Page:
Beyond HIV in Africa: Solidification and Expansion of the Access Norm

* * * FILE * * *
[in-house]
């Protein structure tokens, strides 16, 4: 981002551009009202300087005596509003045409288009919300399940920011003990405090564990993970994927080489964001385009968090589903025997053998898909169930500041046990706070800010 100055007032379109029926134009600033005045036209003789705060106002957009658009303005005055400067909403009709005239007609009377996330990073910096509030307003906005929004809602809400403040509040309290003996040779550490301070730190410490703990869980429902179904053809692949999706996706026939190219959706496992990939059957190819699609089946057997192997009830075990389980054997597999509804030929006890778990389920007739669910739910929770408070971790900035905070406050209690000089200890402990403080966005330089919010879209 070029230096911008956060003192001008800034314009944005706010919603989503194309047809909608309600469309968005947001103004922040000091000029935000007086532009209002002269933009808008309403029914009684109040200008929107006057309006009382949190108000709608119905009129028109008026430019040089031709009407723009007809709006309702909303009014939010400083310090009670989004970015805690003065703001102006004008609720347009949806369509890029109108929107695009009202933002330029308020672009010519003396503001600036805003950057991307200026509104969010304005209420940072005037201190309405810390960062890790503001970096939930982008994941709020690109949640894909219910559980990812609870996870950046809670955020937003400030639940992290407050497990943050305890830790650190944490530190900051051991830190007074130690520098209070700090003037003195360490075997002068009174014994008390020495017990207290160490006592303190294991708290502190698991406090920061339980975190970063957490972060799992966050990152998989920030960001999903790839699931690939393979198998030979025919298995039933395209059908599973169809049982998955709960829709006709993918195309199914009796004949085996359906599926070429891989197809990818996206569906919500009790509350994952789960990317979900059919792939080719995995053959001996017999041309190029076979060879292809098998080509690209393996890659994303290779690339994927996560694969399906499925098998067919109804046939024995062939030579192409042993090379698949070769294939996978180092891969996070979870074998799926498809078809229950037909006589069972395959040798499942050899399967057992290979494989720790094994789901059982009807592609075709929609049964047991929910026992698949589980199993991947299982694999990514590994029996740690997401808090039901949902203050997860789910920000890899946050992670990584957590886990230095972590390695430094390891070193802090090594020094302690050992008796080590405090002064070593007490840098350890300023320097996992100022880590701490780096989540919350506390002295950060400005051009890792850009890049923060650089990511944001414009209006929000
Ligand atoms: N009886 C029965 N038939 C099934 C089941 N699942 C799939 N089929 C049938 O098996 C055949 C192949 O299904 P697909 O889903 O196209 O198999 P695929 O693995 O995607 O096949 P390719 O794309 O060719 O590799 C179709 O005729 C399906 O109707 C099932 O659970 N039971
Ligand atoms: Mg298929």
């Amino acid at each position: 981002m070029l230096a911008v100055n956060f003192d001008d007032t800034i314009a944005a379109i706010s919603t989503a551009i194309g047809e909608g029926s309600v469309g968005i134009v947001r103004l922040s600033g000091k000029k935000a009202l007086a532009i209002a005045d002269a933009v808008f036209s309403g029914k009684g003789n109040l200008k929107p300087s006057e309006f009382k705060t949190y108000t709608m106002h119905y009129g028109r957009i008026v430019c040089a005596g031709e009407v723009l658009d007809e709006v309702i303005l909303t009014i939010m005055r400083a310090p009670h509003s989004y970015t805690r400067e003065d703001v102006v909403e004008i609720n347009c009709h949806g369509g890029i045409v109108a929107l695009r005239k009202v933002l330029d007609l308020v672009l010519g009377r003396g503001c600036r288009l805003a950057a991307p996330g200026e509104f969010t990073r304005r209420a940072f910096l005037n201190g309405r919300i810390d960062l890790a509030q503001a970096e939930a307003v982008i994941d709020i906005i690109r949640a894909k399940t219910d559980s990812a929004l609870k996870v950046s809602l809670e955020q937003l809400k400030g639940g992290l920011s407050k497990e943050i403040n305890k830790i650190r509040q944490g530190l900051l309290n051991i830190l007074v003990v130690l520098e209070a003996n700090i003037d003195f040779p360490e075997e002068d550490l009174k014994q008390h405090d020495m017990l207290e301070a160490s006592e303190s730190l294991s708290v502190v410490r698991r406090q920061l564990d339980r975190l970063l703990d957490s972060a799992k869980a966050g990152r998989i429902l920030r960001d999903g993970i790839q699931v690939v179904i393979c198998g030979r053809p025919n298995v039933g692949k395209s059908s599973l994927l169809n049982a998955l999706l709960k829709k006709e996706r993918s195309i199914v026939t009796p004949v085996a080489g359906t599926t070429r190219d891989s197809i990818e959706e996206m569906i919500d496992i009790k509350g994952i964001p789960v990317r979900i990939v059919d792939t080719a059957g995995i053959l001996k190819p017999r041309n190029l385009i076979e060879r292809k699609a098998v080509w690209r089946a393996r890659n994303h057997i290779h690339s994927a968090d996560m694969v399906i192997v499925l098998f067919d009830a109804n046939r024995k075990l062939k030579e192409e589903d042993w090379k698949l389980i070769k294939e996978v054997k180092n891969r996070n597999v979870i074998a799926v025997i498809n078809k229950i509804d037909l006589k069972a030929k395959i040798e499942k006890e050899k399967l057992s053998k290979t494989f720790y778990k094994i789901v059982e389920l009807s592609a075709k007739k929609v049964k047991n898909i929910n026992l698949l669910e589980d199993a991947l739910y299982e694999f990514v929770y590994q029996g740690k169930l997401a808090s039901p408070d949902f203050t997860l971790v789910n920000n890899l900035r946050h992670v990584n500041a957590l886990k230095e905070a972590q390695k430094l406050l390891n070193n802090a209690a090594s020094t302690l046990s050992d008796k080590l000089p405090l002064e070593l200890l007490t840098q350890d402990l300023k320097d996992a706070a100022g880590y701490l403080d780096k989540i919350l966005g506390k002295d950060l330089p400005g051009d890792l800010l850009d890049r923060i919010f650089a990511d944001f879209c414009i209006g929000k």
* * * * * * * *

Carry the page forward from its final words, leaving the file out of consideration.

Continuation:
The first decade of the twenty-first century witnessed a dramatic normative shift regarding the very nature of medicines. Medicines had formerly been conceived of as private goods-or at best national public goods-with access only guaranteed for societies wealthy enough to bear the costs of R&D and patent-based monopoly prices. However, by 2010 the idea that certain medicines should be available as global public goods-that is, goods to which all populations should have access-had arguably gained relatively widespread acceptance. The norm of “universal access to essential medicines” had become a key secondary norm for implementing the primary human rights norm of the “right to health.” Much of the debate and political mobilization for improved access centered on the AIDS epidemic and access to ARVs (‘t Hoen et al., 2011). At the same time, many developing countries and CSOs had long insisted that access to medicines was not only about HIV/AIDS or a limited group of diseases (such as infectious or tropical diseases), but rather, about access to all important medicines. However, as of this writing in 2012, the scope and depth of the norm remained highly contested beyond the widely-accepted fields of HIV/AIDS and sub-Saharan Africa. Despite clear successes in practical implementation of the access norm in the field of HIV/ AIDS, two central questions remain: (1) How stable is the norm, given predictable fluctuations in public interest, political mobilization, and the interests of powerful actors? and (2) How inclusive is the norm, in terms of both diseases and countries covered? In other words, would the AIDS crisis in Africa prove to be a beachhead for broader gains in access to medicines, or would it remain a limited exception in a world of ever-expanding intellectual property rights? This chapter examines the evidence regarding the solidification and inclusiveness of the access norm.